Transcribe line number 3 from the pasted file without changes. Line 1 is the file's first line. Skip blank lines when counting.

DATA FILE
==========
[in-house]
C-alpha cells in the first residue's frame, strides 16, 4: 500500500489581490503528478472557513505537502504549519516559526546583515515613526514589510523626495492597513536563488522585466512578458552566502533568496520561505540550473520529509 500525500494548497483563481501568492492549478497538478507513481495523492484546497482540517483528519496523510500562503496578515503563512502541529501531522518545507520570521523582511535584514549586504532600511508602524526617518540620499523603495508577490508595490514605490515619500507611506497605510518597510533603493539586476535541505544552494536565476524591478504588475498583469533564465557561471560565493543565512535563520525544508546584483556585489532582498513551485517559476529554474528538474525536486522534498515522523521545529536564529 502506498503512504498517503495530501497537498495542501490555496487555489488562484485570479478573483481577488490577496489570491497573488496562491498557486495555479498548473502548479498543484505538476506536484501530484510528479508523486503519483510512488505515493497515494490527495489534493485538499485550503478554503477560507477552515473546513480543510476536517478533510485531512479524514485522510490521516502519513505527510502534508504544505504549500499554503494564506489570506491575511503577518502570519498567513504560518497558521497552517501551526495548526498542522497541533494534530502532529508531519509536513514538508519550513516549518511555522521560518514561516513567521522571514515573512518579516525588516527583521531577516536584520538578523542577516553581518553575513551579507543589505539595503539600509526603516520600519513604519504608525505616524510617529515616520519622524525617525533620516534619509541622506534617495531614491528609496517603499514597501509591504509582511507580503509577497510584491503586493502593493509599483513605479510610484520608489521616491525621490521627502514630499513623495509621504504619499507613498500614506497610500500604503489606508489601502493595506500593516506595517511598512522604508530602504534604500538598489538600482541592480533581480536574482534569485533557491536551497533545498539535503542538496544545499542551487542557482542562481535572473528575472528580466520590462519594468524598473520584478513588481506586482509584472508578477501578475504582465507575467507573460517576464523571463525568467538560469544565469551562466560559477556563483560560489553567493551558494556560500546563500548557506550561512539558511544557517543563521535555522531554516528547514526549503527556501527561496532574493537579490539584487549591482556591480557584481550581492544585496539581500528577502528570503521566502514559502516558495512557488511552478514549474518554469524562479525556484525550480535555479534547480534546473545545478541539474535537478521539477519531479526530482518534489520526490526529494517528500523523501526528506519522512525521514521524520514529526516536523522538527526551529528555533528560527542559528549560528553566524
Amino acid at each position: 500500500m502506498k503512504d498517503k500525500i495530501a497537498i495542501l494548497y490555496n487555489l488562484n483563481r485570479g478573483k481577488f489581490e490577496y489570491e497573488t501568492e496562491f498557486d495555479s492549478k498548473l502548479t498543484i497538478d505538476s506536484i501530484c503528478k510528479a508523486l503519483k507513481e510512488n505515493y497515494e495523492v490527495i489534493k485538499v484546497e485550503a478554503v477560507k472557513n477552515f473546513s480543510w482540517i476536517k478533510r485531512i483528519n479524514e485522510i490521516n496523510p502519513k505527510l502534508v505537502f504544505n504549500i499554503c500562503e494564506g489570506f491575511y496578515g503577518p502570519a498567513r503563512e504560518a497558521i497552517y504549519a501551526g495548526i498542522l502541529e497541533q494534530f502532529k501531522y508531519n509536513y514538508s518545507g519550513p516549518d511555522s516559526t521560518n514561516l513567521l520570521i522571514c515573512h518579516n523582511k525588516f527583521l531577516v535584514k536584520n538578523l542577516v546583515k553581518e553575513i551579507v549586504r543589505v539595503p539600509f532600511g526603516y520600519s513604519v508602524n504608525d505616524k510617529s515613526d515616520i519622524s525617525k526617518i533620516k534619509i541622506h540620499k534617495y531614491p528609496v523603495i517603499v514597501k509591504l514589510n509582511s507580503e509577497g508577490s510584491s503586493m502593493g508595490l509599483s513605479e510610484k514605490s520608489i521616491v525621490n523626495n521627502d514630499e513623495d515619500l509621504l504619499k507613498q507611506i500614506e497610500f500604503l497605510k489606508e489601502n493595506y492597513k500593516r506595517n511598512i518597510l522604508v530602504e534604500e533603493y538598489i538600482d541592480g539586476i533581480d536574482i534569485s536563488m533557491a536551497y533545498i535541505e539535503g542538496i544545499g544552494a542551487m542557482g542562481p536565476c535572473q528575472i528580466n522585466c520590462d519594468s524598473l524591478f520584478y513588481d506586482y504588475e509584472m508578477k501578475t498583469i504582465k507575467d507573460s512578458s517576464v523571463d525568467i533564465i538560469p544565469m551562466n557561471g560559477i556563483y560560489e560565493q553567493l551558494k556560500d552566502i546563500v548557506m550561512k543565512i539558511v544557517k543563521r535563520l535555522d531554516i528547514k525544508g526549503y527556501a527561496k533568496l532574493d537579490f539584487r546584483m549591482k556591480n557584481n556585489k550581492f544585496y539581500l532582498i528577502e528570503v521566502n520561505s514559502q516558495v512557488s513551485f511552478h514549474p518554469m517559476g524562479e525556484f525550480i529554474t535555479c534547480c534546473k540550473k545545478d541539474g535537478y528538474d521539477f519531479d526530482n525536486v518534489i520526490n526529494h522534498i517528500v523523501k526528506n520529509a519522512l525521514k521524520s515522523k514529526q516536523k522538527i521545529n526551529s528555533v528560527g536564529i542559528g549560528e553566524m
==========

Amino acid at each position: 500500500m502506498k503512504d498517503k500525500i495530501a497537498i495542501l494548497y490555496n487555489l488562484n483563481r485570479g478573483k481577488f489581490e490577496y489570491e497573488t501568492e496562491f498557486d495555479s492549478k498548473l502548479t498543484i497538478d505538476s506536484i501530484c503528478k510528479a508523486l503519483k507513481e510512488n505515493y497515494e495523492v490527495i489534493k485538499v484546497e485550503a478554503v477560507k472557513n477552515f473546513s480543510w482540517i476536517k478533510r485531512i483528519n479524514e485522510i490521516n496523510p502519513k505527510l502534508v505537502f504544505n504549500i499554503c500562503e494564506g489570506f491575511y496578515g503577518p502570519a498567513r503563512e504560518a497558521i497552517y504549519a501551526g495548526i498542522l502541529e497541533q494534530f502532529k501531522y508531519n509536513y514538508s518545507g519550513p516549518d511555522s516559526t521560518n514561516l513567521l520570521i522571514c515573512h518579516n523582511k525588516f527583521l531577516v535584514k536584520n538578523l542577516v546583515k553581518e553575513i551579507v549586504r543589505v539595503p539600509f532600511g526603516y520600519s513604519v508602524n504608525d505616524k510617529s515613526d515616520i519622524s525617525k526617518i533620516k534619509i541622506h540620499k534617495y531614491p528609496v523603495i517603499v514597501k509591504l514589510n509582511s507580503e509577497g508577490s510584491s503586493m502593493g508595490l509599483s513605479e510610484k514605490s520608489i521616491v525621490n523626495n521627502d514630499e513623495d515619500l509621504l504619499k507613498q507611506i500614506e497610500f500604503l497605510k489606508e489601502n493595506y492597513k500593516r506595517n511598512i518597510l522604508v530602504e534604500e533603493y538598489i538600482d541592480g539586476i533581480d536574482i534569485s536563488m533557491a536551497y533545498i535541505e539535503g542538496i544545499g544552494a542551487m542557482g542562481p536565476c535572473q528575472i528580466n522585466c520590462d519594468s524598473l524591478f520584478y513588481d506586482y504588475e509584472m508578477k501578475t498583469i504582465k507575467d507573460s512578458s517576464v523571463d525568467i533564465i538560469p544565469m551562466n557561471g560559477i556563483y560560489e560565493q553567493l551558494k556560500d552566502i546563500v548557506m550561512k543565512i539558511v544557517k543563521r535563520l535555522d531554516i528547514k525544508g526549503y527556501a527561496k533568496l532574493d537579490f539584487r546584483m549591482k556591480n557584481n556585489k550581492f544585496y539581500l532582498i528577502e528570503v521566502n520561505s514559502q516558495v512557488s513551485f511552478h514549474p518554469m517559476g524562479e525556484f525550480i529554474t535555479c534547480c534546473k540550473k545545478d541539474g535537478y528538474d521539477f519531479d526530482n525536486v518534489i520526490n526529494h522534498i517528500v523523501k526528506n520529509a519522512l525521514k521524520s515522523k514529526q516536523k522538527i521545529n526551529s528555533v528560527g536564529i542559528g549560528e553566524m